This content is from: Local Insights

New cash payment rules in the Slovak Republic

Daniel FutejCyril Hric
For the past several weeks, the European banking sector has been facing a relatively specific situation where the owners of accounts in certain banks in Cyprus had to forfeit their deposits in a manner usually seen when a bank goes bankrupt. On the other hand, one of the effective tools used by EU member states in combating tax fraud and evasion is a restriction on cash payments. This means that parties are forced to settle their monetary obligations by means of bank transfer. Slovakia also adopted a law late last year expressly prohibiting cash payments exceeding a specified amount – Act No 394/2012 on restrictions on cash payments, which came into force on January 1 2013.

The Act considers cash payments to be the handing over of notes or coins, in cash, in the euro or other currency, and the acceptance of that cash by the recipient. The limit on cash payments made between natural persons who are not entrepreneurs is €15,000 ($19,600). If the parties are legal persons or natural person entrepreneurs, however, the limit on cash payments between such parties is €5,000. If a cash payment is split into several instalments, where all the instalments are associated with one and the same legal arrangement, the instalments will be taken as a whole for the determination of the value of the cash payment.

A specificity of the Act is that the prohibition of payments exceeding the designated amounts also applies to receiving cash abroad if it is associated with performance made within the Slovak Republic. Another determining factor is the residence status of the parties (payee or payer) in the Slovak Republic – whether one of the parties has permanent residence, temporary residence, tolerated residence, registered office, establishment or a place of business in Slovakia. The prohibition on cash payments made abroad will not apply, for instance, in cases where the laws of the state where the cash payment is given or received prohibit payment by means other than cash, or to other exemptions in respect of cash payments abroad expressly laid down in the Act.

Under the Act, in the investigation of any violations of the prohibition where payment was made in a currency other than the euro, the amount in question will first be converted to euros. The exchange rate will be the reference exchange rate announced by the European Central Bank or National Bank Slovakia for the day before the cash payment was made.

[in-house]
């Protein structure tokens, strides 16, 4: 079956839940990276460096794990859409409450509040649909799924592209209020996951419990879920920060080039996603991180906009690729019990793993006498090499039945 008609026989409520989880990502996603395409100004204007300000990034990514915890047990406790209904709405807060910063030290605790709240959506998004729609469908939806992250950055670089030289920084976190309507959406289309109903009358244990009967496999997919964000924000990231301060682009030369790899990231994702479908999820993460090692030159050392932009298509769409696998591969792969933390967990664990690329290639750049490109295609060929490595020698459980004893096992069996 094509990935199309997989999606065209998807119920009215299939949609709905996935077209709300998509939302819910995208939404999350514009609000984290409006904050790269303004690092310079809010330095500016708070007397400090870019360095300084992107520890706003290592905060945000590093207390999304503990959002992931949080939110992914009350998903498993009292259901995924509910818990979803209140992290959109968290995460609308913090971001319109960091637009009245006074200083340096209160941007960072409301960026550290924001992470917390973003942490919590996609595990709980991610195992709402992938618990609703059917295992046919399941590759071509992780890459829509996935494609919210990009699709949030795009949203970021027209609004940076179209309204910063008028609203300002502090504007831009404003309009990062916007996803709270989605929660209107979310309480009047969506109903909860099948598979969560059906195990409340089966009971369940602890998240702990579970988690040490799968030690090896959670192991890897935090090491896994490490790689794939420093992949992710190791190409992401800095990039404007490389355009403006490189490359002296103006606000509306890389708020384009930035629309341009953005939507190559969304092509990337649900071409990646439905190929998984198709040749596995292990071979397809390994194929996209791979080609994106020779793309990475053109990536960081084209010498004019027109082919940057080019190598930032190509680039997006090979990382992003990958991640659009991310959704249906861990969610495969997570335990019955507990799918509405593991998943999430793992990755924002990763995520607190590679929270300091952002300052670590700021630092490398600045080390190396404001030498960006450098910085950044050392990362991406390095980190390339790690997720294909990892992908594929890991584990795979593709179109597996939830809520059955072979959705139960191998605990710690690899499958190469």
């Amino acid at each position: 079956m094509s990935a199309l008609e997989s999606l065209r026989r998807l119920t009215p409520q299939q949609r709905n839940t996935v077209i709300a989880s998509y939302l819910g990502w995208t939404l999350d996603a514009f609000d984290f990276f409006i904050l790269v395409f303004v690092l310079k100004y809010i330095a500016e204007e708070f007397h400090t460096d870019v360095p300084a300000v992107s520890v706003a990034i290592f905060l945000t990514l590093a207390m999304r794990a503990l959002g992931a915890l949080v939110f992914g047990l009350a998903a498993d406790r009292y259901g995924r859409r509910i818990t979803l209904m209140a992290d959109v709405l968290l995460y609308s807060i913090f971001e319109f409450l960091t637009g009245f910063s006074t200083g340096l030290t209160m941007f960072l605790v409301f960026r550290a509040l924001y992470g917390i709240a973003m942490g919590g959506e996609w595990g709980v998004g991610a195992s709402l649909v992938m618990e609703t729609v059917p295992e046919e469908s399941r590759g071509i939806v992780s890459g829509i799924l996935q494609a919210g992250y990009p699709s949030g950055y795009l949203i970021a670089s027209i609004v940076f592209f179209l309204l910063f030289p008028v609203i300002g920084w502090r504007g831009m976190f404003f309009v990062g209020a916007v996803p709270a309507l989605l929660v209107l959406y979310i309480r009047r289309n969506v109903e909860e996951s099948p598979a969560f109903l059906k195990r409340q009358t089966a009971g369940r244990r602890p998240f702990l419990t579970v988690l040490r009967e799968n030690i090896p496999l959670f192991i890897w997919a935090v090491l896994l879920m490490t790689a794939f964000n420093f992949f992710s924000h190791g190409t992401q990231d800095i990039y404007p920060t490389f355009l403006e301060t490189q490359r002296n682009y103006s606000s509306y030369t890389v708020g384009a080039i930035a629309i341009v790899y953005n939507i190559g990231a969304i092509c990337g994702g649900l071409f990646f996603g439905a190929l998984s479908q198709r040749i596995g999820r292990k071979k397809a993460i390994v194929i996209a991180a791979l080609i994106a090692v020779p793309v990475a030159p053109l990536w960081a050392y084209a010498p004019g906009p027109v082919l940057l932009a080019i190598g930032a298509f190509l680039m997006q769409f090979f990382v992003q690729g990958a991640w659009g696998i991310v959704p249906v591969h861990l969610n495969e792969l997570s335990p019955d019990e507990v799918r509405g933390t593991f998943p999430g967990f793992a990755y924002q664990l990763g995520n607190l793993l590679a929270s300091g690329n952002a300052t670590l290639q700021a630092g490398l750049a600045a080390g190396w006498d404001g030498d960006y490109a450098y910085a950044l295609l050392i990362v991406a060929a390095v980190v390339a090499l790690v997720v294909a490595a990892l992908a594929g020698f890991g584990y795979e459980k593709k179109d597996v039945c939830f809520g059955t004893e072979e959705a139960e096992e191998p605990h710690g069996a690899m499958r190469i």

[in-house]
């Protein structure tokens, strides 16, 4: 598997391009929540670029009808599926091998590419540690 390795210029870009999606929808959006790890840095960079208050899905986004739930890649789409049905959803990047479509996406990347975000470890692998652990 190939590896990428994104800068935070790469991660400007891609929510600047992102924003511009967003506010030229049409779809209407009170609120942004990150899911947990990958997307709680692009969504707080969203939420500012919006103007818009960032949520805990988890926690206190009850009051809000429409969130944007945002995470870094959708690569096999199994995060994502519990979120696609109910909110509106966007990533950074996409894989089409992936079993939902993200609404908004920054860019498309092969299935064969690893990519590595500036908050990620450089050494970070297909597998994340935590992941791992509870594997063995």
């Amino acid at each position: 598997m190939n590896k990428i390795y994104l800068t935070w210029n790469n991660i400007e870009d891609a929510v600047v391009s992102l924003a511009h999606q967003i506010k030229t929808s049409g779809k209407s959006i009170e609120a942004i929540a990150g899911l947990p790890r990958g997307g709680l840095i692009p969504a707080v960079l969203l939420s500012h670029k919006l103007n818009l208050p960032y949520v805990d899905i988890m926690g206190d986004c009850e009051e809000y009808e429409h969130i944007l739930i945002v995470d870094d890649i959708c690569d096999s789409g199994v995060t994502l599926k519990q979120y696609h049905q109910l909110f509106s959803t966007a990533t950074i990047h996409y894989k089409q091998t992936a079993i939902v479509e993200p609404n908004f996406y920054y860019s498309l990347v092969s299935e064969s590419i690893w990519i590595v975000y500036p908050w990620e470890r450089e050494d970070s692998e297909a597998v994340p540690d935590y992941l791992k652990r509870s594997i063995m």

Despite the prohibition of cash payments exceeding a specific amount, the Act names some exemptions from that prohibition. This includes, for example, cash withdrawals and deposits in banks in the course of the payment services provided by banks or in the course of providing postal services and postal payments. The prohibition further does not apply in the event of a crisis situation, war, hostilities, states of emergency, and so on.

It is important to note that a violation of the ban on cash payments exceeding a specific amount will not invalidate the legal acts on the basis of which the payment was made. Thus, legal acts remain valid even though the prohibition of cash payments exceeding a specific amount was violated. If a natural person non-entrepreneur violates the prohibition, however, it is considered an offence subject to a fine of up to €10,000. A legal person or entrepreneur in violation of the prohibition of cash payments exceeding €5,000 will face a fine of up to €150,000.

The Act permits cash payments exceeding the statutory limit to be made until March 31 2013, but only where the payments were agreed by December 31 2012. Consequently, a payment agreed on or before December 31 2012, which was to have been made after March 31 2013, can no longer take place according to the Act (assuming, of course, that such payment is not subject to one of the exemptions laid down in the Act).

The practical impact of the Act on payments made between parties will become clear in the coming months. It will also become clear whether the Act can achieve its goal of preventing tax fraud and evasion.

Dr Daniel Futej and Dr Cyril Hric

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